The sight of a disabled and homeless man in his 60’s dragging himself through the street in Oistins, Christ Church has tugged at the hearts of many residents.
The sad sight has led persons to call on the authorities to do something urgently to help Lenister Bynoe.
When Barbados TODAY visited the area this morning, Bynoe, who has an injured foot and cannot walk, was seen dragging himself around the area where he also sleeps out in the cold.
As they watched him drag himself over the pedestrian crossing, onlookers lamented that it has been several weeks now since Bynoe, who they said was involved in a vehicular accident last year has been unable to walk. They believe his last known address was Bourne’s Land, Sayes Court, Christ Church.
“I accustomed to seeing he out here for years, but seeing him like this now is really heartbreaking. It hurts me every time I see him. This man needs help. Look at how he just dragging his body cross the road because he can’t walk,” a concerned citizen said.
Trevor Welch, who plies a trade in the area said two Saturdays ago, he along with other vendors, asked police officers to do what they could to help Bynoe who struggled to get around.
Welch said the officers called an ambulance to take Bynoe to the hospital for medical attention.
“Couple days after that we see him here again. The same police that took him to the hospital wanted to know how he got back up here because he couldn’t walk. We believe that he dragged his way from the hospital back up to Oistins,” Welch said.
When a Barbados TODAY team greeted Bynoe and asked him whether he needed help, he responded: “Yes, I need help but you got to give me the help I want.”
The rest of what he said could not be understood.
Welch said that Bynoe was married to a Swedish woman who has a daughter and two grandchildren who all live in Sweden. He said Bynoe also lived overseas for sometime before returning to Barbados.
“Last year he got into an accident. A car knocked him down. When he got out of hospital he showed me the police report. So I took him to [a lawyer] and showed her the police report and she called the police station and asked about the accident, if anybody was charged or reprimanded which they replied in the affirmative. Now he was supposed to get the doctor’s report from the hospital to take back to the lawyer so that she could take further action, but he never did.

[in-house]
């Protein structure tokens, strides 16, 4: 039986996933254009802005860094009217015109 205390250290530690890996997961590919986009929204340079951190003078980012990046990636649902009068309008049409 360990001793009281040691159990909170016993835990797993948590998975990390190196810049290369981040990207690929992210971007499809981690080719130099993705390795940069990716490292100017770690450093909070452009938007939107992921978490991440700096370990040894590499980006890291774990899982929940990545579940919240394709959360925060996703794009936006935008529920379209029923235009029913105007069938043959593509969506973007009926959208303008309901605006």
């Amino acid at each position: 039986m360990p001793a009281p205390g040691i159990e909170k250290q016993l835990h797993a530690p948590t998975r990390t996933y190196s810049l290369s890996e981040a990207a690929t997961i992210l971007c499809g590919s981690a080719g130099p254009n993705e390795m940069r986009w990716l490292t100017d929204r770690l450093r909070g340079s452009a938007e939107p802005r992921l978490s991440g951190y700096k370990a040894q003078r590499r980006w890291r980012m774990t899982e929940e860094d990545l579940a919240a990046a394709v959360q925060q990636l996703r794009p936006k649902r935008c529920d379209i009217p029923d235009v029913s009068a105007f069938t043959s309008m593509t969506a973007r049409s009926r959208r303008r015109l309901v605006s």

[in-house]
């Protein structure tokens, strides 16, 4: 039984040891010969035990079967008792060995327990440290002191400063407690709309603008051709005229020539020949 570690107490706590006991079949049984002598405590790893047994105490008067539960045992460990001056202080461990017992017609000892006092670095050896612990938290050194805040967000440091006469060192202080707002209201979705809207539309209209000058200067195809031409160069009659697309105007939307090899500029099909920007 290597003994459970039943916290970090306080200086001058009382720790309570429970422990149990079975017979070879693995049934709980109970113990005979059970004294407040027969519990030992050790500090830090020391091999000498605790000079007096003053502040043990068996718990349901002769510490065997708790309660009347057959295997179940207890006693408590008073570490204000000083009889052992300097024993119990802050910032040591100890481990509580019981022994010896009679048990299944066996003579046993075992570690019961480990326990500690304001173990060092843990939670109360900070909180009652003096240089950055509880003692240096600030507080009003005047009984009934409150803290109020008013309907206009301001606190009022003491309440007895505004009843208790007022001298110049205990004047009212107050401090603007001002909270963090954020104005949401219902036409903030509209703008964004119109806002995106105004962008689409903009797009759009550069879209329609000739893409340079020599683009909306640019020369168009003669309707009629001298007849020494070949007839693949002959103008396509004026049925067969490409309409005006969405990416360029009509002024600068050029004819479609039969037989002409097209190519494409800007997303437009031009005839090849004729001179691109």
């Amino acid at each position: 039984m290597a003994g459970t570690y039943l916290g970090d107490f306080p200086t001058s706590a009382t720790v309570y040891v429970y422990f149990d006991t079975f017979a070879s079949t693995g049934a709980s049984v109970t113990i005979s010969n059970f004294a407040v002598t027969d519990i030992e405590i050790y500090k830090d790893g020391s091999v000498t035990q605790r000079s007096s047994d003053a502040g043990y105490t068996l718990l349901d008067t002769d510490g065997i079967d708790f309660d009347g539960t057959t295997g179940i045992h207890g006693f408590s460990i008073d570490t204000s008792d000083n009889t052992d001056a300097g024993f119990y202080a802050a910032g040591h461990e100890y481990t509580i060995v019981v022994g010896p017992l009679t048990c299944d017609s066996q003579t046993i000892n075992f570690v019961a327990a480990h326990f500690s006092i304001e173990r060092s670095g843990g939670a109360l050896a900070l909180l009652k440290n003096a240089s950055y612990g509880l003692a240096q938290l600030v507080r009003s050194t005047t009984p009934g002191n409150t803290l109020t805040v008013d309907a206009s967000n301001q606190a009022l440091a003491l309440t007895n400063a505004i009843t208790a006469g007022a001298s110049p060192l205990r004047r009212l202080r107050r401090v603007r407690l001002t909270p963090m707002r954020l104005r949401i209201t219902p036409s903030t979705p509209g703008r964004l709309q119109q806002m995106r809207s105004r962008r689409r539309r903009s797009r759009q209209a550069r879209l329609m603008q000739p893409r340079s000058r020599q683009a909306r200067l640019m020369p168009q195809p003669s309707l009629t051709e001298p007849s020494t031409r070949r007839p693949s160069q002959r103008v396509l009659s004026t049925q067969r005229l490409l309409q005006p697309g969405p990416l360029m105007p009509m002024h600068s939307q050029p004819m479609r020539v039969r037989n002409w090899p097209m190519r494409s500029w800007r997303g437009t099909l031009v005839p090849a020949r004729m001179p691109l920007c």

“Since then he has been about Oistins. The foot never healed properly and now he cannot walk. He can’t put no weight on that foot at all. So he has to drag around.
Welch said he has known Bynoe since the 1970’s when they feted together and he has had an addiction for many years which significantly impacted his quality of life, including a relationship with his family.
He noted that he has also made numerous attempts to get Bynoe help at various Government agencies.
“The type of person he is is that even when you try to help him, he thinks you trying to rob him. He gets a pension and most people take advantage when he get the pension. He normally gets his pension, get both cheques change one time, then he would buy fresh clothes, a bag and then he would come back to Oistins and find somebody to keep some money for him. I believe he last got his pension last month. Up to two weeks ago he was walking with a pronounced limp.
“I tried to help him on more than one occasion and he accused me of stealing from him, so I had nothing more to do with him. But he needs to go off the streets, to rehab. And unless the court orders it he will fight against everything. He begs people and he gets help sometimes,” Welch said.
When Barbados TODAY visited the home of one of Bynoe’s relatives in Bournes Land, Sayes Court, the relative said that family members have tried their best to help Bynoe over the years, but their efforts proved futile because “he stuck in his ways and ain’t want no help”.
The relative also said that while they knew Bynoe was involved in an accident, they were not aware that he was now in a state where he was unable to walk.
Human and social justice advocate Reverend Buddy Larrier also appealed for help for Bynoe.
President of the Barbados Alliance to End Homelessness Kemar Saffrey said he would have a team look into Bynoe’s situation.
Saffrey indicated that once Bynoe was willing to accept the charity’s assistance, he would be allowed to use its shelter in addition to accessing its programmes.